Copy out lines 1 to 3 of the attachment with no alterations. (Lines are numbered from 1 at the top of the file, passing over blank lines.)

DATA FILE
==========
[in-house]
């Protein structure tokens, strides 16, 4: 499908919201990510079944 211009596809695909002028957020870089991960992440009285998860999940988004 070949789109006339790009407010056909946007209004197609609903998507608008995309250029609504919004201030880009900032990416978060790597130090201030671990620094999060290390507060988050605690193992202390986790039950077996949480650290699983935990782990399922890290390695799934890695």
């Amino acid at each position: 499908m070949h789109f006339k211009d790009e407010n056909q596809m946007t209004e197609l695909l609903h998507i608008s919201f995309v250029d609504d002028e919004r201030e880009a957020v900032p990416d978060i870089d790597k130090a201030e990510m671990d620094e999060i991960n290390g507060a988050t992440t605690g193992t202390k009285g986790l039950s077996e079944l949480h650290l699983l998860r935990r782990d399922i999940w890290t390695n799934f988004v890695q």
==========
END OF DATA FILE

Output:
[in-house]
């Protein structure tokens, strides 16, 4: 499908919201990510079944 211009596809695909002028957020870089991960992440009285998860999940988004 070949789109006339790009407010056909946007209004197609609903998507608008995309250029609504919004201030880009900032990416978060790597130090201030671990620094999060290390507060988050605690193992202390986790039950077996949480650290699983935990782990399922890290390695799934890695």
């Amino acid at each position: 499908m070949h789109f006339k211009d790009e407010n056909q596809m946007t209004e197609l695909l609903h998507i608008s919201f995309v250029d609504d002028e919004r201030e880009a957020v900032p990416d978060i870089d790597k130090a201030e990510m671990d620094e999060i991960n290390g507060a988050t992440t605690g193992t202390k009285g986790l039950s077996e079944l949480h650290l699983l998860r935990r782990d399922i999940w890290t390695n799934f988004v890695q």